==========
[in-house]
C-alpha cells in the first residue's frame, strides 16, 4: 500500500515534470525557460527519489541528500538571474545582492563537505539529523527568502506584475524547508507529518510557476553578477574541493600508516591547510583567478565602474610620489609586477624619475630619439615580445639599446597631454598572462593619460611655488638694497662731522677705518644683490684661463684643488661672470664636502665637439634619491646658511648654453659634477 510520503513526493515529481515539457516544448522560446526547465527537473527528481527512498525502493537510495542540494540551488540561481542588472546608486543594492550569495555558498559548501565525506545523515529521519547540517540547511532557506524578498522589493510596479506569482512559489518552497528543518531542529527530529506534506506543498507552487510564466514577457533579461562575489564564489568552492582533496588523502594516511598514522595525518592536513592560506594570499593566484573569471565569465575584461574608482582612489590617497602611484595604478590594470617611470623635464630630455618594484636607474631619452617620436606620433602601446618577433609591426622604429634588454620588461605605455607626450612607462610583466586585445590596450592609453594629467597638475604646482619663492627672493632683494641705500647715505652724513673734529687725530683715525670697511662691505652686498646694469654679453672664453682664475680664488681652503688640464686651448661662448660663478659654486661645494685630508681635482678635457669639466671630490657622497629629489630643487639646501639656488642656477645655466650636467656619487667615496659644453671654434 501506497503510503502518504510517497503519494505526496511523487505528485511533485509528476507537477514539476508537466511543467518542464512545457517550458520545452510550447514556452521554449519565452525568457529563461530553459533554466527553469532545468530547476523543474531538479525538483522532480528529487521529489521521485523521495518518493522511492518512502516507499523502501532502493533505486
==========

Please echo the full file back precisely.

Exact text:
[in-house]
C-alpha cells in the first residue's frame, strides 16, 4: 500500500515534470525557460527519489541528500538571474545582492563537505539529523527568502506584475524547508507529518510557476553578477574541493600508516591547510583567478565602474610620489609586477624619475630619439615580445639599446597631454598572462593619460611655488638694497662731522677705518644683490684661463684643488661672470664636502665637439634619491646658511648654453659634477 510520503513526493515529481515539457516544448522560446526547465527537473527528481527512498525502493537510495542540494540551488540561481542588472546608486543594492550569495555558498559548501565525506545523515529521519547540517540547511532557506524578498522589493510596479506569482512559489518552497528543518531542529527530529506534506506543498507552487510564466514577457533579461562575489564564489568552492582533496588523502594516511598514522595525518592536513592560506594570499593566484573569471565569465575584461574608482582612489590617497602611484595604478590594470617611470623635464630630455618594484636607474631619452617620436606620433602601446618577433609591426622604429634588454620588461605605455607626450612607462610583466586585445590596450592609453594629467597638475604646482619663492627672493632683494641705500647715505652724513673734529687725530683715525670697511662691505652686498646694469654679453672664453682664475680664488681652503688640464686651448661662448660663478659654486661645494685630508681635482678635457669639466671630490657622497629629489630643487639646501639656488642656477645655466650636467656619487667615496659644453671654434 501506497503510503502518504510517497503519494505526496511523487505528485511533485509528476507537477514539476508537466511543467518542464512545457517550458520545452510550447514556452521554449519565452525568457529563461530553459533554466527553469532545468530547476523543474531538479525538483522532480528529487521529489521521485523521495518518493522511492518512502516507499523502501532502493533505486